Tamuka M. Chidyausiku, Ph.D., attended his first Annual Biomedical Conference for Minoritized Scientists (ABRCMS) in 2011 as an undergraduate at Claflin University, a historically Black university in Orangeburg, S.C. The meeting was held in St. Louis, Mo., and he has vivid memories of it.
“I remember it well because I won an award,” said Chidyausiku, who is now a principal scientist at Novartis Institutes for BioMedical Research. “It was my first-ever poster award for communicating my science, which put me on the path I’ve been on ever since.”
Chidyausiku did a summer research internship at Purdue University the summer before his first ABRCMS experience. And while the poster award was icing on the cake, the real treat was reconnecting with the other summer interns while presenting his research from the Panasik lab at Claflin.
“That was the first time it hit me that research is a real-world skill that people are employing at other college campuses,” Chidyausiku said. “We were all bonded by the idea that we are in the same STEM field and we knew each other. It’s the seed that builds that community.”
Chidyausiku grew up in Zimbabwe and didn’t have many scientific role models. None of his family members had gone into the sciences; his mother was a secretary and his father was a factory worker.
“Now I had a community of several people, not just in my cohort, but at different career levels within my cohort,” Chidyausiku said. “When you’re a part of this community, you also associate with professors you can now look up to. You have this network you can tap into and ask questions about your journey through STEM.”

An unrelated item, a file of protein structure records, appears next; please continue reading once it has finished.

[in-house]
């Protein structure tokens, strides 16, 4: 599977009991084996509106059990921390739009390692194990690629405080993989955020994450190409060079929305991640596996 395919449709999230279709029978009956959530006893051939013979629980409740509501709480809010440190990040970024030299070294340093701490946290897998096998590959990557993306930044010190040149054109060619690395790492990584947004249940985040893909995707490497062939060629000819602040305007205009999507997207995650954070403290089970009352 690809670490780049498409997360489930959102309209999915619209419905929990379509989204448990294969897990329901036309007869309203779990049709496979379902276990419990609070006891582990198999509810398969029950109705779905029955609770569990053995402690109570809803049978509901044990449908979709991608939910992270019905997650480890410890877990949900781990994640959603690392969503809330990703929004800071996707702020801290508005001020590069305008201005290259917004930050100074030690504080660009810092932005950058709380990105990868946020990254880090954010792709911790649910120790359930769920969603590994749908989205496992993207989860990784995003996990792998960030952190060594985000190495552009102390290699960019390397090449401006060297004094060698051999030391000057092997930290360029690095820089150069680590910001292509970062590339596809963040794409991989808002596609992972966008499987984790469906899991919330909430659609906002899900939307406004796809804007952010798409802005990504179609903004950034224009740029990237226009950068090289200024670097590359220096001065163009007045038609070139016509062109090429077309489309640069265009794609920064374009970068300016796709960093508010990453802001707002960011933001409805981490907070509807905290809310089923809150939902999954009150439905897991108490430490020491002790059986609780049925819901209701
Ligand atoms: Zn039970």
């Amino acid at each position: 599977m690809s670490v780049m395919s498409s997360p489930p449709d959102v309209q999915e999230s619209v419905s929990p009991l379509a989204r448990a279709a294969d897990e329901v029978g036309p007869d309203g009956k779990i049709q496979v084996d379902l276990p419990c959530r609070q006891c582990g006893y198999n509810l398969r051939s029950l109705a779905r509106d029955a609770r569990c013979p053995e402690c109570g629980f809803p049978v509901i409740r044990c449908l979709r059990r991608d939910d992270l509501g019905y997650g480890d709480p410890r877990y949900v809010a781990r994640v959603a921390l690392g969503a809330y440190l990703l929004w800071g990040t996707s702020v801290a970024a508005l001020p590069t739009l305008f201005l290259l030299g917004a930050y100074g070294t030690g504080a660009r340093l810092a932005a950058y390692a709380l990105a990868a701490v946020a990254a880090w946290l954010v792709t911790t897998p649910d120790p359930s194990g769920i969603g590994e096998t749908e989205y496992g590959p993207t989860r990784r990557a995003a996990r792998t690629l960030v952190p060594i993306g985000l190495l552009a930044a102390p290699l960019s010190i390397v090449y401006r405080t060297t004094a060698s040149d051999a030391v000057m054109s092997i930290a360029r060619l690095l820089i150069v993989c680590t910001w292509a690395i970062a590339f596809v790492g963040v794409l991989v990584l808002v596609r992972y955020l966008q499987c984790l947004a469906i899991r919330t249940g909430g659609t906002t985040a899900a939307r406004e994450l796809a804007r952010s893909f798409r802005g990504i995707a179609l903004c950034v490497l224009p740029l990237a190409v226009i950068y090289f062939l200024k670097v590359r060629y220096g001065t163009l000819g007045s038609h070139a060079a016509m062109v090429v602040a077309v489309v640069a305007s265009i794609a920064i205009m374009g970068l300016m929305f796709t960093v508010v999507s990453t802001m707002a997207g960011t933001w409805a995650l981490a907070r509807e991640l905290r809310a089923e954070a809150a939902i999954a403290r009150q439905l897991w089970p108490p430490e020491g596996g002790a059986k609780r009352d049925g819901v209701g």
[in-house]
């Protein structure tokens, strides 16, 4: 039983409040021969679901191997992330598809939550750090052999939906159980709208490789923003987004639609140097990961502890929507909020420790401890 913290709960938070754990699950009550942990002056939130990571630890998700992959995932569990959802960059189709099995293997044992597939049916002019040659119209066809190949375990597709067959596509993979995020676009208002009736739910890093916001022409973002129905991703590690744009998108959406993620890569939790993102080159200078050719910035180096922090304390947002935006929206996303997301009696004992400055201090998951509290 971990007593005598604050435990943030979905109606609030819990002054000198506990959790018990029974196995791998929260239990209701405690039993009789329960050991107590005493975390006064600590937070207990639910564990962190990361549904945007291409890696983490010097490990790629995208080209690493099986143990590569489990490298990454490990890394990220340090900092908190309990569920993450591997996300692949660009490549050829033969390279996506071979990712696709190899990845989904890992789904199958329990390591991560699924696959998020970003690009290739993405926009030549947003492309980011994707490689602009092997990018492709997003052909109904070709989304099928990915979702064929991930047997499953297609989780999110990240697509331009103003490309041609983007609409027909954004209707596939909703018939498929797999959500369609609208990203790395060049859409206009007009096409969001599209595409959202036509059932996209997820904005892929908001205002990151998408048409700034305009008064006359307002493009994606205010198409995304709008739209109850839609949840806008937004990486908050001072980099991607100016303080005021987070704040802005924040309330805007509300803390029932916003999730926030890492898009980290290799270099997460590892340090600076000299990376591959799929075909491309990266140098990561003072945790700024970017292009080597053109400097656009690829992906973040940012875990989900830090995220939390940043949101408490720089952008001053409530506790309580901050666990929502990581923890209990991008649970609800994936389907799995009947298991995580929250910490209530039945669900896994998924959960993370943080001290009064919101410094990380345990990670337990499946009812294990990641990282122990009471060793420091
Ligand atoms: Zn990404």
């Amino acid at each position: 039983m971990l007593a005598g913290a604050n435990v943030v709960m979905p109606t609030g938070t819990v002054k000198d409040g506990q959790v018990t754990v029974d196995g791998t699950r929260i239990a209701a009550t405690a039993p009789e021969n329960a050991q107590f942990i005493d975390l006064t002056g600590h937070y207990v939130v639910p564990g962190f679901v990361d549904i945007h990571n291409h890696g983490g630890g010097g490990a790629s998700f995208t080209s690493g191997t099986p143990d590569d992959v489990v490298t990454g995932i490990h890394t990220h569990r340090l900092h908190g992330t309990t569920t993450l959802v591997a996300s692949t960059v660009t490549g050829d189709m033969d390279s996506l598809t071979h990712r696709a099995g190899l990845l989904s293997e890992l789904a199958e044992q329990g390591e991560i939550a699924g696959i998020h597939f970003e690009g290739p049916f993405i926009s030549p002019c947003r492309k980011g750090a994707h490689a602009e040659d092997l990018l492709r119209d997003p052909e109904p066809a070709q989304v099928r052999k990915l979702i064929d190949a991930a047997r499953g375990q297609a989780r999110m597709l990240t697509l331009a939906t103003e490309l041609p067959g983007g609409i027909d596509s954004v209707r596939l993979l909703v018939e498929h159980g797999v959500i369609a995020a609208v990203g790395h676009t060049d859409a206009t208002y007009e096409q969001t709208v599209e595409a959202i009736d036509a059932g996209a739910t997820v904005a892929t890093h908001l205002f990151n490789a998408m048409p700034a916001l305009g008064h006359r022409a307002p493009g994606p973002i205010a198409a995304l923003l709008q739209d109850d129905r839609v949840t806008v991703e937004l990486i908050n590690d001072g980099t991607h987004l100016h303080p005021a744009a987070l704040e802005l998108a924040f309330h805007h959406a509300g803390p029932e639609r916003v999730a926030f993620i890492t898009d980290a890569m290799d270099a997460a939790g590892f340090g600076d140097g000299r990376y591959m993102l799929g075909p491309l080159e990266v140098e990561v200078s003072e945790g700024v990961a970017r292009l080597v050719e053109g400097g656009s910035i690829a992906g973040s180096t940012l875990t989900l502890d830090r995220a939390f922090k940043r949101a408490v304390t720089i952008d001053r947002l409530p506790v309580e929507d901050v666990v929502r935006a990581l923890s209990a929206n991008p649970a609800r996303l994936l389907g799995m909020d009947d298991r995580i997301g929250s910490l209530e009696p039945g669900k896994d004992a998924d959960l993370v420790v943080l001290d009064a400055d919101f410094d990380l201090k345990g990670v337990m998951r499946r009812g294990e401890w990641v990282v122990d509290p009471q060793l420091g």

Chidyausiku also places great value on the opportunity to learn how to communicate about his research to different audiences at ABRCMS.
“As a scientist, you need to be able to talk to people in a way that they understand what you’re doing, whether they’re collaborators or they’re carrying on the project to the next level,” he said.
Chidyausiku was focused on biochemistry when he first attended ABRCMS. His attention has switched to structural biology at Novartis, where he’s working to discover new biotherapeutics for unmet medical needs. He’s passionate about the science behind making new proteins and he even holds a few patents.
“This is a field that’s exploding right now. But I would never have found it without those first interactions at ABRCMS,” he said.
As a science educator, Chidyausiku takes community service work seriously, but infuses it with fun and social media savvy. His @STEAMulater YouTube channel features videos tagged #HipHopBiochemistry, and he strives to keep scientists connected and educated in relevant ways on Facebook, TikTok and Twitter. You can find “Dr. Muk” at linktree/steamulater.
Chidyausiku has experienced ABRCMS at several levels—as a student-scientist, as a recruiter and as a virtual attendee. At all levels, he has seen firsthand the impact that ABRCMS has on minoritized scientists.
“If I can help the next scientist find ABRCMS and find their community that will put them on a path similar to mine, or even better, I’m going to do everything I can,” he said.